Once you have a working fresh install of Perl with all your required modules installed as above, then you can install a git repository within the local Perl installation:

cd perl5/perlbrew/perls/perl-5.16.0/
git init
git add .
git commit -a -m "Initial working Perl 5.16.0 installation"

As recommended by the Effective Perler, it is probably a good idea to set aside a known working branch marked pristine and then switch back to master:

git checkout -b pristine
git checkout master

Before committing a new set of updated Perl modules that may break your working Catalyst or Perl project you can checkout a testing branch, install the updated modules, and test to see if your Perl project is still functioning before merging the updated modules to your master repository:

git checkout -b testing
cpan-outdated | cpanm

Do tests to confirm your Perl project still works!

git add .
git commit -a -m "Perl modules updated on month-day-year that passed testing for projects x, y, and z."
git checkout master
git merge testing

Quick fix for sound with Aspire One 722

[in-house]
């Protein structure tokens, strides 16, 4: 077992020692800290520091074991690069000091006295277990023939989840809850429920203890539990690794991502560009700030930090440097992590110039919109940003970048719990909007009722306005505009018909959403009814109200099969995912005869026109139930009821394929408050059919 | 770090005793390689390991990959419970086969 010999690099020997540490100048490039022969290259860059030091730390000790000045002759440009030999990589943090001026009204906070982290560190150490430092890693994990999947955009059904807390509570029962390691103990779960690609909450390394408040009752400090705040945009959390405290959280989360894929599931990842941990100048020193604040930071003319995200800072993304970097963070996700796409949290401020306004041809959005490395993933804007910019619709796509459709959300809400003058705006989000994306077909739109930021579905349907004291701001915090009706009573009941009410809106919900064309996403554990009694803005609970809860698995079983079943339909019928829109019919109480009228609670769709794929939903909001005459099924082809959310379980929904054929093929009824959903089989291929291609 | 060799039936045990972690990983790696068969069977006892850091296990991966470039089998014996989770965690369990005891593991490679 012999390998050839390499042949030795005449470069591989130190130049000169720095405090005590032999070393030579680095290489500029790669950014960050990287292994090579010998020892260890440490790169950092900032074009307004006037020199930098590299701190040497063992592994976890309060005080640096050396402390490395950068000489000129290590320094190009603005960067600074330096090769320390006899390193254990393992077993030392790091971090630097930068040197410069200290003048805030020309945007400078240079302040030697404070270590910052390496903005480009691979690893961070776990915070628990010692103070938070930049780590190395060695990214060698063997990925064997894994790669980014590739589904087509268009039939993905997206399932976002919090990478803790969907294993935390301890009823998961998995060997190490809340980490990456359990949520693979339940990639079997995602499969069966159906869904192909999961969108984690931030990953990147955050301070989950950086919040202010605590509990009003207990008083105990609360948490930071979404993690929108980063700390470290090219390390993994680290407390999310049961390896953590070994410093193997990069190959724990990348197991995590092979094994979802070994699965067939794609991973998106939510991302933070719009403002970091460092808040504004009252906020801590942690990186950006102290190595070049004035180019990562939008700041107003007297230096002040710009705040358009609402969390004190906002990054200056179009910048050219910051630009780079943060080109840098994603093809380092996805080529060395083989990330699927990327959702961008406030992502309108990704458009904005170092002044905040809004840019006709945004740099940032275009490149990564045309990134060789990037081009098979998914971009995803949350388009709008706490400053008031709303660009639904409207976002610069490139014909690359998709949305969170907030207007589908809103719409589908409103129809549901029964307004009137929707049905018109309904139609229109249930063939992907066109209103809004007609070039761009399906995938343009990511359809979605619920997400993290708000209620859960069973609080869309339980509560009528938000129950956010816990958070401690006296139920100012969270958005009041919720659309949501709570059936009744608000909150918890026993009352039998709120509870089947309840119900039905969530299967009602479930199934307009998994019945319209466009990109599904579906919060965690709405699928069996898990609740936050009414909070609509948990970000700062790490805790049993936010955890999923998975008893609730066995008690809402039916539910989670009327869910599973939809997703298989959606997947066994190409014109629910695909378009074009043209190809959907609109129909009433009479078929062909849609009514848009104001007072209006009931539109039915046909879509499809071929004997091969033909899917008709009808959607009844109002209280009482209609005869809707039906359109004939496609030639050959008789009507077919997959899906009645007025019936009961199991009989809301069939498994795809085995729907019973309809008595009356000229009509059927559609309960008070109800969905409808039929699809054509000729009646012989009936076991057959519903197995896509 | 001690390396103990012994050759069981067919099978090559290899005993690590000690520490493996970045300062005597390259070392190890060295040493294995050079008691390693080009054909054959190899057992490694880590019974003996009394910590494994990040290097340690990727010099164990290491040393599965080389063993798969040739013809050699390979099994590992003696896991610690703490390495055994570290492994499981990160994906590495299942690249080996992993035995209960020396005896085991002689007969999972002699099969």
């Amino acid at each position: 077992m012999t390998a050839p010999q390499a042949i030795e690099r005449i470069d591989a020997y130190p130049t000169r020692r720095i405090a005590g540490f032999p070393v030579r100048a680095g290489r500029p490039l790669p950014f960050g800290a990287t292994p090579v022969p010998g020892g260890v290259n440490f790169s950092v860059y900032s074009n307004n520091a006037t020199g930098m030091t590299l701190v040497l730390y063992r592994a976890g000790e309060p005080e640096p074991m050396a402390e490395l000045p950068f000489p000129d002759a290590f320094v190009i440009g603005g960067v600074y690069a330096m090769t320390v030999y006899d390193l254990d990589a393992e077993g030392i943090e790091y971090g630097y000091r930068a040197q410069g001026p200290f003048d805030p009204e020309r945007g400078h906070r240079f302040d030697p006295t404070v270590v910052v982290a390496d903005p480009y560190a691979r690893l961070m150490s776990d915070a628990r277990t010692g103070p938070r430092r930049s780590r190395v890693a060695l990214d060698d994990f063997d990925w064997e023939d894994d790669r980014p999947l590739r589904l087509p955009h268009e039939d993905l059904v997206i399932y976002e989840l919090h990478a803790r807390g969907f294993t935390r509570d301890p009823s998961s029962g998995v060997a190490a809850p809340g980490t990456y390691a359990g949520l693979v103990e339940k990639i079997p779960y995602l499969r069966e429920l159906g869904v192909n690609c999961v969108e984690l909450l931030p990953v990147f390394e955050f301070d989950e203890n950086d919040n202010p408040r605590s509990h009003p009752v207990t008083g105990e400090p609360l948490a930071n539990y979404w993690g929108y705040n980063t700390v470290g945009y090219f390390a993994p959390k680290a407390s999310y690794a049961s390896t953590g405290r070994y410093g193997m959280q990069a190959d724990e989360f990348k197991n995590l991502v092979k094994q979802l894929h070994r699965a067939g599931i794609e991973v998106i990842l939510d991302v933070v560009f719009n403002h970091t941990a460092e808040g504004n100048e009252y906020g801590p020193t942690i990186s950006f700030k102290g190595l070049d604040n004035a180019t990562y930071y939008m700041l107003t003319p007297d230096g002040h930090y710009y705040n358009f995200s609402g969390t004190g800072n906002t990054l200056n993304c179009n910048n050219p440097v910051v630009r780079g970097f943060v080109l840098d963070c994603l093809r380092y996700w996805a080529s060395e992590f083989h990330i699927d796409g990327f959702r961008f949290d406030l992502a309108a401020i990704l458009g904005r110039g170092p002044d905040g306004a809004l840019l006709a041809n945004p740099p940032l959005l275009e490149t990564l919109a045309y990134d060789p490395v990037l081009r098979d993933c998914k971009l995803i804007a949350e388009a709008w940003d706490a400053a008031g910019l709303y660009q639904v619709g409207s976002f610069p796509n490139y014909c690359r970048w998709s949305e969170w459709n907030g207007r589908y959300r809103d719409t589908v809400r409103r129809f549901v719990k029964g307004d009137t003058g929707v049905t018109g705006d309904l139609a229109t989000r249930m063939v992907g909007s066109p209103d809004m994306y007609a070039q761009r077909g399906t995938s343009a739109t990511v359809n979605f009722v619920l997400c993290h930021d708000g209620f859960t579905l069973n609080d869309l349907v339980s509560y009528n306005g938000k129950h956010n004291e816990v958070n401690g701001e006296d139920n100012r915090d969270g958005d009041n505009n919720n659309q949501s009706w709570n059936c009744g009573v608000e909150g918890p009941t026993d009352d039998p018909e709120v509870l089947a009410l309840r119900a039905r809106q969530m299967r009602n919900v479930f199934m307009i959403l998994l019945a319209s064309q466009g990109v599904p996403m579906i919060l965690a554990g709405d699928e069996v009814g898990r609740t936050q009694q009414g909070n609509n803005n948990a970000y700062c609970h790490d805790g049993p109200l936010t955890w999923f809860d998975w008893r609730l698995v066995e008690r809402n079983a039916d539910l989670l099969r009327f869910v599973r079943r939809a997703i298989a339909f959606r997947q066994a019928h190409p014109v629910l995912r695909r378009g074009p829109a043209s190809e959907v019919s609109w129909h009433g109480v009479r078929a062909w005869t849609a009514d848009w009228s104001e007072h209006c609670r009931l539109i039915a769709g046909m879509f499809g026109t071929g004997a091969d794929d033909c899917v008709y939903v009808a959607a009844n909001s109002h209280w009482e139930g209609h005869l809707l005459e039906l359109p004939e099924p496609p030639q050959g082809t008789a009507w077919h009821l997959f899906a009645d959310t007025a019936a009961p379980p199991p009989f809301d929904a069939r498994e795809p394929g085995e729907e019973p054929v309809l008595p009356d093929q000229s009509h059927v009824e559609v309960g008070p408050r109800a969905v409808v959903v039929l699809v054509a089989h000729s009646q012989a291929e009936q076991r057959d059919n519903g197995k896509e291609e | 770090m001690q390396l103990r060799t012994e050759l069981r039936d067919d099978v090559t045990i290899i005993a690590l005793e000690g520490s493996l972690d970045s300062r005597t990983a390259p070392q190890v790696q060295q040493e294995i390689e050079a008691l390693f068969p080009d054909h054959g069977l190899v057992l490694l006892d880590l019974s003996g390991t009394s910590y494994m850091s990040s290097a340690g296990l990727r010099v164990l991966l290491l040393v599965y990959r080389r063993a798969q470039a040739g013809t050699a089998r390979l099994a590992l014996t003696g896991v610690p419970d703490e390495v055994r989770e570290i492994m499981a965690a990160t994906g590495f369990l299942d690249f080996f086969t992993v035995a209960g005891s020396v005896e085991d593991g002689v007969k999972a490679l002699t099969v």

The only aspect of the Acer Aspire One 722 that did not work out of the box in Lubuntu 11.10 was the audio. I cannot test this, but it appears that the default sound is assigned to the HDMI port. Not a bad default for playing movies on an external HDMI monitor or projector. There are many solutions posted on the Internet for changing the default sound output from HDMI to the speakers and/or the headphone jack on the Aspire One 722. I did not find any solution quite as easy as the one provided below. It does not involve changing system-wide defaults. Include a ".asoundrc" file in your home directory to switch the defaults. It has been tested with Lubuntu 11.10 and now Lubuntu 12.04 with Linux kernels 3.0 and 3.2, respectively. Add the following to your .asoundrc file or create the file in your home directory if it is not already present: